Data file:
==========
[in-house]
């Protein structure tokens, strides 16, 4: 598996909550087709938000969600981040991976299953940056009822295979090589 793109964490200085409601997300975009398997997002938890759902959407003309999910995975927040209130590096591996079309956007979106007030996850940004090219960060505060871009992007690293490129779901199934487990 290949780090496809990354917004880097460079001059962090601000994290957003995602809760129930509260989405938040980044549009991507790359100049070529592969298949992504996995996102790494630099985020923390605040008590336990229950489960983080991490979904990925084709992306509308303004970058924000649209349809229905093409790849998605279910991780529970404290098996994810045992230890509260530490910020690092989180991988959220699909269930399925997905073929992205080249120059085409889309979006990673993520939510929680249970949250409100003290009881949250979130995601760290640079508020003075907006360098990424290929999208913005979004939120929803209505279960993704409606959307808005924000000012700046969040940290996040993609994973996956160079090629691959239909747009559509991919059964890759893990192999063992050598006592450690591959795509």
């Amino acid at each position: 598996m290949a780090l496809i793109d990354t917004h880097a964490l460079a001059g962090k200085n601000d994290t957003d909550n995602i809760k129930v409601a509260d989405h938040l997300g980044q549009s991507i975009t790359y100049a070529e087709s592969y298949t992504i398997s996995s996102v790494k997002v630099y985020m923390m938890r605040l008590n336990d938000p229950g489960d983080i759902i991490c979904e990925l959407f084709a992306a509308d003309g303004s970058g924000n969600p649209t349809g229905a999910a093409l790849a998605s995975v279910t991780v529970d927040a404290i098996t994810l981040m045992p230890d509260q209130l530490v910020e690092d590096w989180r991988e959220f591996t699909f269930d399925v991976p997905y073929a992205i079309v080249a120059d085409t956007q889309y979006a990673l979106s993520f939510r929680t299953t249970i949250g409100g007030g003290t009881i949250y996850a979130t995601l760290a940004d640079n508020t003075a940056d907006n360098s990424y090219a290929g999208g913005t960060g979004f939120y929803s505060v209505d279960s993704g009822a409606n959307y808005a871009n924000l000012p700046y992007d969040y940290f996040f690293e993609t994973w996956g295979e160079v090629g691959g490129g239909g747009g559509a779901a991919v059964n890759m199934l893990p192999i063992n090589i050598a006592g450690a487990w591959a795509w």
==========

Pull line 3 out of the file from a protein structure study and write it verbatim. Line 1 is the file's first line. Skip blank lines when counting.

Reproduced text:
């Amino acid at each position: 598996m290949a780090l496809i793109d990354t917004h880097a964490l460079a001059g962090k200085n601000d994290t957003d909550n995602i809760k129930v409601a509260d989405h938040l997300g980044q549009s991507i975009t790359y100049a070529e087709s592969y298949t992504i398997s996995s996102v790494k997002v630099y985020m923390m938890r605040l008590n336990d938000p229950g489960d983080i759902i991490c979904e990925l959407f084709a992306a509308d003309g303004s970058g924000n969600p649209t349809g229905a999910a093409l790849a998605s995975v279910t991780v529970d927040a404290i098996t994810l981040m045992p230890d509260q209130l530490v910020e690092d590096w989180r991988e959220f591996t699909f269930d399925v991976p997905y073929a992205i079309v080249a120059d085409t956007q889309y979006a990673l979106s993520f939510r929680t299953t249970i949250g409100g007030g003290t009881i949250y996850a979130t995601l760290a940004d640079n508020t003075a940056d907006n360098s990424y090219a290929g999208g913005t960060g979004f939120y929803s505060v209505d279960s993704g009822a409606n959307y808005a871009n924000l000012p700046y992007d969040y940290f996040f690293e993609t994973w996956g295979e160079v090629g691959g490129g239909g747009g559509a779901a991919v059964n890759m199934l893990p192999i063992n090589i050598a006592g450690a487990w591959a795509w």